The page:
“There’s Australia, and then there’s Darwin,” says one onlooker as two grown men tackle a woman in three feet of seawater. If you thought such brutish body contact in the Land Down Under was limited to Aussie rules football, then you’ve obviously never been to the annual Darwin Lions’ Beer Can Regatta.

Darwin, a remote city on the northernmost coast of Australia’s “Top End,” is known for being a little bit kooky — it’s a frontier town, after all, surrounded by wild outback and little else. For more than 40 years, crews carrying boats — some large, some small — made almost entirely of aluminum beer cans arrive on Darwin’s Mindil Beach each winter (that’s summer to folks in the Western Hemisphere) to race one another and, if they’re lucky, be the first to find the “treasure.” The regatta’s founders, Lutz Frankenfeld and Paul Rice-Chapman, started the event in 1974 to spur excitement for their quiet city while also encouraging the cleanup of beer cans that littered the streets.

The concept is simple: Drink beer, save beer cans, and after one too many beer cans, make a boat that floats.

While it might seem silly, preparing for the yearly event is often a serious undertaking. In the past, some boats required tens of thousands of cans, forcing contestants to beg, borrow and steal the necessary hardware for their crafts. In recent years, the supply became a greater challenge after the state introduced a law incentivizing recycling — neighbors weren’t handing out cans when they could trade them in for cash. Those opting to source their own cans prepare ahead, drinking months in advance in what might be the longest annual pregame consumption ritual in the world.

As many as 60 boats entered the event's first ever race.
As many as 60 boats entered the event’s first race.

There has been an ebb and flow to the spectacle: This year, only ten boats competed, a modest outcome compared to the inaugural event’s 60 boats decades earlier. But the crowds still swarm for a day of events that include boat races, thong tosses (thong sandals, folks) and more subjective competitions where boats are judged on their craftsmanship.

Loosely, all worthy boats are made with mostly recyclable material — all cans are welcome, from beer to soda, and sure, even milk cartons and bottles. The rules of the event are unapologetically made to be broken — a clever discrepancy in material might just be peculiar enough to sway the judges. Not all boats are crudely crafted. One flaunted a canvas roof accented with beer cans for pure aesthetics. Meanwhile, most of the boats were made to destroy all other boats.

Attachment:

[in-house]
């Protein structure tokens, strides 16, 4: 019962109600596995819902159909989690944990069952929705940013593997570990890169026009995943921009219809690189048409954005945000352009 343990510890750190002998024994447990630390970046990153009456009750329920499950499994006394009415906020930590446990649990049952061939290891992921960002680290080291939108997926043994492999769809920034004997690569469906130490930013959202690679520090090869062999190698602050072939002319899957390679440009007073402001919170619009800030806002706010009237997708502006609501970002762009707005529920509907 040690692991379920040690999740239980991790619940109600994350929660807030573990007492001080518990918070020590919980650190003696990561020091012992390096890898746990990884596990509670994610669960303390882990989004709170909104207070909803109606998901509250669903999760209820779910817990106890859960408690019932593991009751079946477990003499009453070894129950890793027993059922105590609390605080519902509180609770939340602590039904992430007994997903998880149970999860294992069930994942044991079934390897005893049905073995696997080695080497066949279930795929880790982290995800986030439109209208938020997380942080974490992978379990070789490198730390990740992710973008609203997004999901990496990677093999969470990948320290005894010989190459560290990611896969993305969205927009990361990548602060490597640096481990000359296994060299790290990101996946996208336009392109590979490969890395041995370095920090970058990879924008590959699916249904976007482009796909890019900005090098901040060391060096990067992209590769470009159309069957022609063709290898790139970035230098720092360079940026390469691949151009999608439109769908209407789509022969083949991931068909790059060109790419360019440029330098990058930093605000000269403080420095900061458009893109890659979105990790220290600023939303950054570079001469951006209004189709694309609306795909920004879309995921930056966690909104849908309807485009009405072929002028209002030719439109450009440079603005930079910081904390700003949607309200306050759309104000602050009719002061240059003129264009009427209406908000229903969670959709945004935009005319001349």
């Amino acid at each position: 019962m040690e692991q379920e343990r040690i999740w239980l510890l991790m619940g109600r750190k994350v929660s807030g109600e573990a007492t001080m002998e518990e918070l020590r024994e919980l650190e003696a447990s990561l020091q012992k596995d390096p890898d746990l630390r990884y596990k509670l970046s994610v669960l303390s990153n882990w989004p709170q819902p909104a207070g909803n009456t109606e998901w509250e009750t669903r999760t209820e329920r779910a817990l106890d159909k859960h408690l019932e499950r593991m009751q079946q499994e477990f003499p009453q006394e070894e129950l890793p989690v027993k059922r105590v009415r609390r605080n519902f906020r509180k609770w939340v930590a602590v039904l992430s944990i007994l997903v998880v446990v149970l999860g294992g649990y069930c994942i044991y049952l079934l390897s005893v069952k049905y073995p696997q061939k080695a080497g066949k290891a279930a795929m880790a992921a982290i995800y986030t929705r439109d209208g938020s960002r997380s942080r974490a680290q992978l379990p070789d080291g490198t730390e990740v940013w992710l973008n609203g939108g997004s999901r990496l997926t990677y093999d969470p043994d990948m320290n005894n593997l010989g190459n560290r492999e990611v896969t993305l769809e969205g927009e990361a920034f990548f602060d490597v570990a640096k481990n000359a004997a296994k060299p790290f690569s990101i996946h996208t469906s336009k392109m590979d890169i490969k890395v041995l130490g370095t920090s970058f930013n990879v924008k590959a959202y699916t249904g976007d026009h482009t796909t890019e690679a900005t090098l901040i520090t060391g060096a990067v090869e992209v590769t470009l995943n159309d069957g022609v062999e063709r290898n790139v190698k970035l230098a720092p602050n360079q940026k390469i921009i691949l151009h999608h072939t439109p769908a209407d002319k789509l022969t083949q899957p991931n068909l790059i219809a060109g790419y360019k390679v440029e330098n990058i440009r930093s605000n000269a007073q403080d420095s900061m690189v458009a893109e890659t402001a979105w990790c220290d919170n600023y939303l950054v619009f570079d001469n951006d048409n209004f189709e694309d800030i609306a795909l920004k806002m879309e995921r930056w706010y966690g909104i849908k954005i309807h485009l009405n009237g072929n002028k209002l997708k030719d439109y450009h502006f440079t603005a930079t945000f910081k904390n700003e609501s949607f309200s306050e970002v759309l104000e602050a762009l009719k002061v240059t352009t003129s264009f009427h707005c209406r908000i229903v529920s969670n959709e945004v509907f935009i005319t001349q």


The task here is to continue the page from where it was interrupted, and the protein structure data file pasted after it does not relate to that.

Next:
All boats are made of recyclable materials.
All boats are made of recyclable materials.

At this year’s event in June, as boats lined up for the Battle of Mindil, one participant readied herself at the helm of Dane’s Dinghy with an uncanny game face. The crew aboard the adjacent Black Pearl readied its not-so-secret weapon: a massive slingshot atop its deck. Nearby, Floaty McFloat Face armed itself mainly with spirit, despite having no walls and few defenses. In search of the sunken treasure, teams pushed one another into crocodile-infested waters, slung water balloons, spotted fire extinguishers, sprayed water cannons, and launched flour bombs at one another that left colorful plumes in the air.

Most boats — especially Boaty McFloat Face — did not survive the battle.

Boats fire water balloons and fire extinguishers at each in search of buried treasure.
Boats fire water balloons and fire extinguishers at each other in search of buried treasure.

What’s extraordinary is that, despite being tongue-in-cheek, this flimsy idea for an event still floats after four decades. Until aluminum cans are all but obsolete, it seems that Aussies will keep flocking to their northern coast to watch quirky dinghies crash and sink. This year, an estimated 15,000 visitors arrived to witness the brawl alongside a hefty roster of trendy food trucks touting amusements like blended fruit juices, fried crocodile (yes, it’s true), and spicy laksa. There’s an Asian influence to the fare, given that Darwin lies due south of Malaysia and Indonesia. Contestants, judges, families, couples (young and old), brawny bros, mates alike, and even a few dogs lounge in one collective group all the way through sunset. Everyone chuckles together at the regatta, sipping beer and basking in this Darwinian representation of, well, togetherness.

This year’s winner, Team Laser, scooped the treasure after a coed wrestling match, delivering it to the judge’s table. The treasure? A broken emergency-radio beacon — plus a trophy and $500 cash.

But as winners before them have done, Team Laser donated the prize back to the event’s charitable cause, making the Darwin Lions’ Beer Can Regatta less about riches, mostly about community and, sure, glory.